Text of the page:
1 edition of Angry Candy found in the catalog.
|Statement||Dover Publications, Incorporated|
|Publishers||Dover Publications, Incorporated|
|The Physical Object|
|Pagination||xvi, 127 p. :|
|Number of Pages||56|
nodata File Size: 6MB.
Okay, so maybe he wasn't the ONLY reason. His words painted pictures and brought out emotion. Some of the stories are spellbinding, while others are merely entertaining, but to a word, not a single story is disappointing. "Paladin" is a beautiful tale of race relations and human emotions. The best of the bunch is "Broken Glass," a story about a woman whose darkest sexual fantasies are invaded by a telepathic sort of rapist. When he does, he's one of the best, as in this book's centerpiece: the mind-shattering and intellectually overwhelming tale "The Region Between", which is one of the best short stories I have ever come across.
Moving, touching, and crushing at the same time, in a way only Ellison can pen. The ending is intense, and I'm still thinking Angry Candy the consequences. A female werewolf who enjoys dining out meets her match in Paris during the darkly humorous "Footsteps," while the four-page "Escapegoat" uses time travel to help send the Titanic onward towards its predestined doom. But for Harlan Ellison, death is not always the end of the story. You'll be entertained and a better thinker for it.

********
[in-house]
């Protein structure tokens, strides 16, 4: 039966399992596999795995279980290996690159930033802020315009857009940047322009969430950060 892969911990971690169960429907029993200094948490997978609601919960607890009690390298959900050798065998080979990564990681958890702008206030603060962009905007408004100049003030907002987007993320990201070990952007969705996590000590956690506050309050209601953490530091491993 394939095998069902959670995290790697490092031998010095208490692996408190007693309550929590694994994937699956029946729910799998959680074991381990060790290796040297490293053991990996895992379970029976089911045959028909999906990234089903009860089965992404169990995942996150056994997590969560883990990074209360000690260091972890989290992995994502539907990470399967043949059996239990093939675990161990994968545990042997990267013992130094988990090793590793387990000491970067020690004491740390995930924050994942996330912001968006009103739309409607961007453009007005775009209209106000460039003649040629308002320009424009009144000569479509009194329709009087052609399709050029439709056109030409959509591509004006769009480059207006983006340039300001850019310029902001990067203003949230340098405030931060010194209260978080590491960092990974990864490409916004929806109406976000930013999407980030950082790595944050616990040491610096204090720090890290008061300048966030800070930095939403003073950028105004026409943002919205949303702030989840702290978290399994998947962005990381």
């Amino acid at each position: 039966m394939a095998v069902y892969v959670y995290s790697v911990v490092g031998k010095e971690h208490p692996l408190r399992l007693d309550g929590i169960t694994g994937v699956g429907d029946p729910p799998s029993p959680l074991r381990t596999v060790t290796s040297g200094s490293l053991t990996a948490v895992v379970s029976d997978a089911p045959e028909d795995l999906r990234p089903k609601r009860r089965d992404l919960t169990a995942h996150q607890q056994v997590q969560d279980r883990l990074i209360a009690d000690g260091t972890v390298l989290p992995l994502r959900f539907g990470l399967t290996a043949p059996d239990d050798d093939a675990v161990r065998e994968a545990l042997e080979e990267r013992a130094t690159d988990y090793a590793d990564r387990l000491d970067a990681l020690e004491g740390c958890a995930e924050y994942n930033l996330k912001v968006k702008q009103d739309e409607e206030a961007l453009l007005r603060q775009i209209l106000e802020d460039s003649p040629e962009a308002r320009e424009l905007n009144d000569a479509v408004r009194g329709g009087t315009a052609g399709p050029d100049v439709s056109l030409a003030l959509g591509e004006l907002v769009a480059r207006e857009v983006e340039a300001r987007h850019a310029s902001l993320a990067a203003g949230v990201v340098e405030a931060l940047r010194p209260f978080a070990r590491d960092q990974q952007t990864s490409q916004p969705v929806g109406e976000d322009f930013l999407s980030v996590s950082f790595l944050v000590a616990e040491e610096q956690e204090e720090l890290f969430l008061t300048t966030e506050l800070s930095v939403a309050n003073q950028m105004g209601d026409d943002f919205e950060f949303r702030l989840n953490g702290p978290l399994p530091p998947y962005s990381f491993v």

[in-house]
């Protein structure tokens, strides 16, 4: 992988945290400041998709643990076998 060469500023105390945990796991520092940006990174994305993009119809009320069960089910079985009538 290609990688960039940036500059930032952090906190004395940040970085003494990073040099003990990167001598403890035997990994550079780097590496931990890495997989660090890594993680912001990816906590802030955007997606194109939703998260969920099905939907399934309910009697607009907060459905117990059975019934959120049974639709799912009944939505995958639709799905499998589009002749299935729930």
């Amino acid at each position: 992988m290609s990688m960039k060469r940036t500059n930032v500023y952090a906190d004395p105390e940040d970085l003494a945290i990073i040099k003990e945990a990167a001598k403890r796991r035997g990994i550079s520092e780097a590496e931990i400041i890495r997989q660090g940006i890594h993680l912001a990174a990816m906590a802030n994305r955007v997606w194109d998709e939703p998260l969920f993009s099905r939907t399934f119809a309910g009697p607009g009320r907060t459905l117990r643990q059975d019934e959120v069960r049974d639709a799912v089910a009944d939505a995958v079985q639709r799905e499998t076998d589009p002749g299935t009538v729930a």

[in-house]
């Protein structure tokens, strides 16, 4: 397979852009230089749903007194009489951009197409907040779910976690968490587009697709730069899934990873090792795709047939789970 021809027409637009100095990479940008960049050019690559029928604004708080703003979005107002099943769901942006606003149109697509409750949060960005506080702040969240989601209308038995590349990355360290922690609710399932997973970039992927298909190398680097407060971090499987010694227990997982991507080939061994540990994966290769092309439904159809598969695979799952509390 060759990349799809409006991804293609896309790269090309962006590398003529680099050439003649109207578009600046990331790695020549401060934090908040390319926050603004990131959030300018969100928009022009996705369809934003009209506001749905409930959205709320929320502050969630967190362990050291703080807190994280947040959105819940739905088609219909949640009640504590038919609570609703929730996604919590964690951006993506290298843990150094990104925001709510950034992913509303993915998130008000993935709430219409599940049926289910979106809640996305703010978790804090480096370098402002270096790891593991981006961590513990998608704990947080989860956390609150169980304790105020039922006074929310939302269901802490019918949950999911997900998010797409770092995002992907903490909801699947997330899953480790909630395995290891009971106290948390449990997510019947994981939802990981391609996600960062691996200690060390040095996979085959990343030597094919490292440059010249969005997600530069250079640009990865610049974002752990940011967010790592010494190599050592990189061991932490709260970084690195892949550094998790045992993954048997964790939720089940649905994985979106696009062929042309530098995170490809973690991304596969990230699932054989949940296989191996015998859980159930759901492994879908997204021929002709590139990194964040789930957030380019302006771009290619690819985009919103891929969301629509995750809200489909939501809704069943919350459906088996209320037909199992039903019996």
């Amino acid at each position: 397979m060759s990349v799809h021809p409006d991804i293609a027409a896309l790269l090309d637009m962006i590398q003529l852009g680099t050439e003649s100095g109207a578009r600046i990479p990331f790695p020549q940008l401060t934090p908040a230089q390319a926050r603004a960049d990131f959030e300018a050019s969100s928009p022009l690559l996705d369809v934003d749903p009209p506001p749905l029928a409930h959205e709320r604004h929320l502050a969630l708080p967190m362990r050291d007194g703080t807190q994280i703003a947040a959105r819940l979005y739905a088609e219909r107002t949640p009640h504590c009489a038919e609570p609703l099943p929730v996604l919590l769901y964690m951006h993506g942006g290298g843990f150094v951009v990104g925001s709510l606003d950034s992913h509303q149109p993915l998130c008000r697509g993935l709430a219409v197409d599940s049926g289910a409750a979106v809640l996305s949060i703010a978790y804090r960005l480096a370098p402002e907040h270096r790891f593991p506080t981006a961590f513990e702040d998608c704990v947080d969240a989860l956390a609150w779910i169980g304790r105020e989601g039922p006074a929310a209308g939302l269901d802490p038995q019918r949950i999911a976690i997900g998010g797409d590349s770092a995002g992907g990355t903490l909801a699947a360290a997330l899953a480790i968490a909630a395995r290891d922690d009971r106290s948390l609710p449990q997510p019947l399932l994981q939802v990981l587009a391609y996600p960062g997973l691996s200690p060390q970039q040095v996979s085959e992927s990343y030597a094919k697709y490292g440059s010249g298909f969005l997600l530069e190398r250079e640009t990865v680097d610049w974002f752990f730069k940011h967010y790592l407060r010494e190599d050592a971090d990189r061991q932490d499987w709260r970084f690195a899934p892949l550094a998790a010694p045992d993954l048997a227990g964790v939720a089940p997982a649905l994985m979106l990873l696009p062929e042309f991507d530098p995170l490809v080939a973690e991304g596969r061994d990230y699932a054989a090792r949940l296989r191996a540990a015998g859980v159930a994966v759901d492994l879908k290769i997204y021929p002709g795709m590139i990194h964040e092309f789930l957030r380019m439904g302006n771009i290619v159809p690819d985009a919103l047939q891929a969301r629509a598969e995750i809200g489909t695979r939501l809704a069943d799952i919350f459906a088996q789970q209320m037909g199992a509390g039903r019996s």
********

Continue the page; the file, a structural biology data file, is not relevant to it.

I guess his worst Angry Candy are merely a bit silly form the cynical perspective. Despite this absurd output, this volume actually seems to be of pretty steadily decent craftsmanship and originality.
All of the stories save one are from the 1980's, the exception being The Region Between, which appeared in a Keith Laumer anthology in 1969 and appears here in a revised format. Description: New York: Plume, 1990. I've read several Ellison collections and this one has the best survey of his most thought-provoking and gut-wrenching work. Angel forgot about being angry and never got angry again. Harlan Ellison Angry Candy a hodgepodge of tales surrounding the realm of death in the collection dubbed Angry Candy.
Hardcover first edition, first printing. "Laugh Track" is a creatively written story in which a man follows his deceased Aunt through the years as her laugh shows up on laugh tracks over the decades. I recently wrote,, and. Boards are clean, not bumped. The function of dream sleep.
The stories in Angry Candy all have to do with death in some form but they are full of hope, and some were also quite funny.
I've always found Harlan Ellison to be an inconsistent writer.
The twist is that the laugh track keeps her alive and he is able to connect with her, setting her off in a new direction.
I like him better than any other sci fi writer—and that includes Bradbury, Bloch, Matheson, and Leiber, all favorites of my youth.
His imaginative and riveting short stories were the perfect gateway drug for a chubby little fledgling bookworm with a short attention span.